Now that the April filing deadline has passed, most people are spending more time thinking about summer vacations than taxes. However, summer is a great time to review withholding and see if summer plans will affect next year’s tax return. Below are some common summertime tax situations and tips to help taxpayers figure out if they apply to their tax situation.
Newlyweds should report any name change to the Social Security Administration. They should also report an address change to the United States Postal Service, their employers and the IRS. To report a change of address for federal tax purposes, taxpayers must complete Form 8822, Change of Address and submit it to the IRS. This will help make sure they receive the documents they will need to file their taxes.
Sending kids to summer day camp
Unlike overnight camps, the cost of summer day camp may count towards the child and dependent care credit.
While summertime and part-time workers may not earn enough to owe federal income tax, they should remember to file a return. They’ll need to file early next year to get a refund for taxes withheld from their checks this year.
Gig economy work
Taxpayers may earn summer income by providing on-demand work, services or goods, often through a digital platform like an app or website. Examples include ride sharing, delivery services and other activities. Those who do are encouraged to visit the Gig Economy Tax Center at IRS.gov to learn more about how participating in the gig economy can affect their taxes.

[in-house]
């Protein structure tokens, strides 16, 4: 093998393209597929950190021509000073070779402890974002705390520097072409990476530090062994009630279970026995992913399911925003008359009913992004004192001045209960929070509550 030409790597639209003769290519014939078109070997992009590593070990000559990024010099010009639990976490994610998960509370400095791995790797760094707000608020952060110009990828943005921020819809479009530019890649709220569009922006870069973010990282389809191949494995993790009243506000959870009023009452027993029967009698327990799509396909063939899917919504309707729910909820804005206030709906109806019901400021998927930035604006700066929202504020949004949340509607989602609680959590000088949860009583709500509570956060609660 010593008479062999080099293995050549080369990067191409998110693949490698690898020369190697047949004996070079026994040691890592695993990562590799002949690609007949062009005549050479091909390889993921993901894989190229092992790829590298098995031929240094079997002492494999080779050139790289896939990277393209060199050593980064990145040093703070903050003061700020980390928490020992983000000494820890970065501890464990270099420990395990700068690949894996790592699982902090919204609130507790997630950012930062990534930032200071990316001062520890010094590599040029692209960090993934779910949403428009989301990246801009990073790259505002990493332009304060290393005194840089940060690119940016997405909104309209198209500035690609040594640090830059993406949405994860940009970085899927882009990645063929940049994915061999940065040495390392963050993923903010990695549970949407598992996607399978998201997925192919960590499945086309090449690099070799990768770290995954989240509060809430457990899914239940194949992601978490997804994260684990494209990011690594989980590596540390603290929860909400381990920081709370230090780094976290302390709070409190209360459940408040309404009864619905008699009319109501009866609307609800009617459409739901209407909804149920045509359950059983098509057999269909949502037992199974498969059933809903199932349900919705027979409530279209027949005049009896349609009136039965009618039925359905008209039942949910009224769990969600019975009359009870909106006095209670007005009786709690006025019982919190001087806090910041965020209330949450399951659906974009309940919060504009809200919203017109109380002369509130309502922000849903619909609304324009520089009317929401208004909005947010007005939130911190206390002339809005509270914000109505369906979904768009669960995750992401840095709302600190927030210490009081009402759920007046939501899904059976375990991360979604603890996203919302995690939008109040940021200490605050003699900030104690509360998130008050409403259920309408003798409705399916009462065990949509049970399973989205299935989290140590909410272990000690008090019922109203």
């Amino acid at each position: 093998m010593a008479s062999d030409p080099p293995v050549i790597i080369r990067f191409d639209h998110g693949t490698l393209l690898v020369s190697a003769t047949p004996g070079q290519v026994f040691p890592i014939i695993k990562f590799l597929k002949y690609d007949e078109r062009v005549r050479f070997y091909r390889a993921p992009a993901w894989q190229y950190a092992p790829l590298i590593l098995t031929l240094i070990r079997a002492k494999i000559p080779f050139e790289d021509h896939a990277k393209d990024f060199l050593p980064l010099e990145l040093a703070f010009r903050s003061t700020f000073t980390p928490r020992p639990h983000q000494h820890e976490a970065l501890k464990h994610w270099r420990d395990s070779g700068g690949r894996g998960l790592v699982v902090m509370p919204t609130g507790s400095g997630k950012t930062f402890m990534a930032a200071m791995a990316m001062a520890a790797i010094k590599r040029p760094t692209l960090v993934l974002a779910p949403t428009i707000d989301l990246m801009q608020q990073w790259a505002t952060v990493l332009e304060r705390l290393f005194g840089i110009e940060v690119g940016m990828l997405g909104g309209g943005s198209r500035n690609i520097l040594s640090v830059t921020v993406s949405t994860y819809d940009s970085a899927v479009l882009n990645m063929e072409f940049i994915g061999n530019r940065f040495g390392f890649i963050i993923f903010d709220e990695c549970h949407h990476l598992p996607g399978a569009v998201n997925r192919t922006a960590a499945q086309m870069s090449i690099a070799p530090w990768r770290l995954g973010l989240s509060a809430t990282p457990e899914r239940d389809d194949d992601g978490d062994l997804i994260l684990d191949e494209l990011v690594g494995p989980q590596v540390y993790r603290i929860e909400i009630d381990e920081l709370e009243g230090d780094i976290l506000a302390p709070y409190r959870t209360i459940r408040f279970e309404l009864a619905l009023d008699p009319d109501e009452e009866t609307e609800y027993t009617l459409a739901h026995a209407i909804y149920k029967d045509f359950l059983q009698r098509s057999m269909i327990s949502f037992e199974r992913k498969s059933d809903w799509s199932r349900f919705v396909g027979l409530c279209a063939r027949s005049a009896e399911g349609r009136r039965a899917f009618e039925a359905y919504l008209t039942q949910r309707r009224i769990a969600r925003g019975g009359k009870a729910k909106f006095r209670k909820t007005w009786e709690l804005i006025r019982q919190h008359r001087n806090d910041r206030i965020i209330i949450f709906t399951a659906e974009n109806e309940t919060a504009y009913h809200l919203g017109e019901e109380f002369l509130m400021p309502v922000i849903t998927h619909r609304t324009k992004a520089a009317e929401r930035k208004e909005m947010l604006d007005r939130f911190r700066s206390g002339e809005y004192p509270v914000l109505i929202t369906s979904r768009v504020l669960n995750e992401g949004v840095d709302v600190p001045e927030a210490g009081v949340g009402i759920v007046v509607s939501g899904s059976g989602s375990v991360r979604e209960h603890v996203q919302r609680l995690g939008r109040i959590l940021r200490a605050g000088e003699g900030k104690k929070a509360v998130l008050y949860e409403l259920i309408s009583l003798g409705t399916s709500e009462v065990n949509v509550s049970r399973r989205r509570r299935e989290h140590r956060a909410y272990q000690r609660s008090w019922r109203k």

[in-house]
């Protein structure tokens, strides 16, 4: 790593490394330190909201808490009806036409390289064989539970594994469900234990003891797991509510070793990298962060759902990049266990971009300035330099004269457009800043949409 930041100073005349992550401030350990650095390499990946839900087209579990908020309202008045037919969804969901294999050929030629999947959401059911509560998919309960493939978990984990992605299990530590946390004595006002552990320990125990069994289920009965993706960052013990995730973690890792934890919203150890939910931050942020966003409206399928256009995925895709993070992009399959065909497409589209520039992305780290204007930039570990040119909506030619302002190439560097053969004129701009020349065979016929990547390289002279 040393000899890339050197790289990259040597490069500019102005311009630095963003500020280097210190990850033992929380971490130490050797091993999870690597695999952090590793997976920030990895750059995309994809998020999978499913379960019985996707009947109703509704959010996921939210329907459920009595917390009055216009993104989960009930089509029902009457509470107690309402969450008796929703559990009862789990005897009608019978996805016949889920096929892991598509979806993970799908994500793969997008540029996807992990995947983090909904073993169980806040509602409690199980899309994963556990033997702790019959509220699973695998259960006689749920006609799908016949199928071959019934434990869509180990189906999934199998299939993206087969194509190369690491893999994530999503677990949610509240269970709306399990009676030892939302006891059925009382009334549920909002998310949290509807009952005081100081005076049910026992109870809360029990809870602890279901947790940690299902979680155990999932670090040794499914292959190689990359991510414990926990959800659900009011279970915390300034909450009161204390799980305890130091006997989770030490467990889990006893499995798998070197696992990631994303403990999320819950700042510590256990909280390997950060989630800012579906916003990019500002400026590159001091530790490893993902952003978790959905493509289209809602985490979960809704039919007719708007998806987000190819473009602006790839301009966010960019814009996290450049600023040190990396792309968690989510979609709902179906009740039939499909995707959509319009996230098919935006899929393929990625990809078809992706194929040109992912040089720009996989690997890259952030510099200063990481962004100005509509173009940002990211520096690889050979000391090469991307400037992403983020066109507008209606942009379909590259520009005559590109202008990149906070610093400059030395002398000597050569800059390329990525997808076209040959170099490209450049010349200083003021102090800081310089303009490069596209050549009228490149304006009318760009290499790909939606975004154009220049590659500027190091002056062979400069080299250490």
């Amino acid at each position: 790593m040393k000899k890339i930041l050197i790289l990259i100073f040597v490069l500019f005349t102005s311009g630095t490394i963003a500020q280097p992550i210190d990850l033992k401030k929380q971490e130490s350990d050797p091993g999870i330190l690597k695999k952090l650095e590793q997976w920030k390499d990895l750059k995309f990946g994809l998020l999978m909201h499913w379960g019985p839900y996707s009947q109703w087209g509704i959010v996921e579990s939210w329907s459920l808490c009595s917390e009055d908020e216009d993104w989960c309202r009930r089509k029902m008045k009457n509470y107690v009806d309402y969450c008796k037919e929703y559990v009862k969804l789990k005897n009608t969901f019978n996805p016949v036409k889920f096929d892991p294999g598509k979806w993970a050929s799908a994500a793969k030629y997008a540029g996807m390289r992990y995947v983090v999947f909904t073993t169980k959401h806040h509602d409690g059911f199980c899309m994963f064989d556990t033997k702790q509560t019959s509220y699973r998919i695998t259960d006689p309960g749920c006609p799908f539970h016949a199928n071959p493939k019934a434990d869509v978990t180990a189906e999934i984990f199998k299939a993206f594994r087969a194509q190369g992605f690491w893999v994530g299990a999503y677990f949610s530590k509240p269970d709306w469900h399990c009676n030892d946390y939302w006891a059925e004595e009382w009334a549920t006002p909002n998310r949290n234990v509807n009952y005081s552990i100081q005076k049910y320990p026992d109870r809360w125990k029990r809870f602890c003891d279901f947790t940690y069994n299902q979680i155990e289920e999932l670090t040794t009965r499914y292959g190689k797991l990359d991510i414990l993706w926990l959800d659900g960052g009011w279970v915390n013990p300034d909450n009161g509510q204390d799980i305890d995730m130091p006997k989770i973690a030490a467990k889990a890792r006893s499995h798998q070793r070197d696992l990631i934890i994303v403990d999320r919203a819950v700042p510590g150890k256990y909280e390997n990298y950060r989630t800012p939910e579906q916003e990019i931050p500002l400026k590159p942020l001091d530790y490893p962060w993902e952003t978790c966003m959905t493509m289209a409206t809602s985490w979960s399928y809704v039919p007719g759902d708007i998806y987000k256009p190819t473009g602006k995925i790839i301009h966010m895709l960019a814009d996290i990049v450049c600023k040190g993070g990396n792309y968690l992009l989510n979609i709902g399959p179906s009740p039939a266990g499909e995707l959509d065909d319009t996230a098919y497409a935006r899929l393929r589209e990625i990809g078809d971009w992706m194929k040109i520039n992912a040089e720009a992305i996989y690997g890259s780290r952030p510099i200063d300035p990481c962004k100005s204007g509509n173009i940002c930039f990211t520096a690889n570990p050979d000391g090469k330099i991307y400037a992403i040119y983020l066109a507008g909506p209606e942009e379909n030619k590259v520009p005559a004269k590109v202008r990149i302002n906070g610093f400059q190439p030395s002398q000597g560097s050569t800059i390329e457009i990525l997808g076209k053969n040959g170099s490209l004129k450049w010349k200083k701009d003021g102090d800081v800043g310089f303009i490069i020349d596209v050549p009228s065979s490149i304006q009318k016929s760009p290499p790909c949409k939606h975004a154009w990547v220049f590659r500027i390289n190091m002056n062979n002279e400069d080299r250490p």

Normally, employees receive a Form W-2, Wage and Tax Statement, from their employer to account for the summer’s work. They’ll use this to prepare their tax return. They should receive the W-2 by January 31 next year. Employees will get a W-2 even if they no longer work for the summertime employer.
Summertime workers can avoid higher tax bills and lost benefits if they know their correct status. Employers will determine whether the people who work for them are employees or independent contractorsPDF. Independent contractors aren’t subject to withholding, making them responsible for paying their own income taxes plus Social Security and Medicare taxes.
Adjust withholding now to avoid tax surprises next year
Taxpayers can avoid a tax surprise next filing season by reviewing their withholding now. Life events like marriage, divorce, having a child, or a change in income can all affect taxes. The IRS Tax Withholding Estimator on IRS.gov helps employees assess their income tax, credits, adjustments and deductions and determine whether they need to change their withholding by submitting a new Form W-4, Employee’s Withholding Allowance Certificate. Taxpayers should remember that, if needed, they should submit their new W-4 to their employer, not the IRS.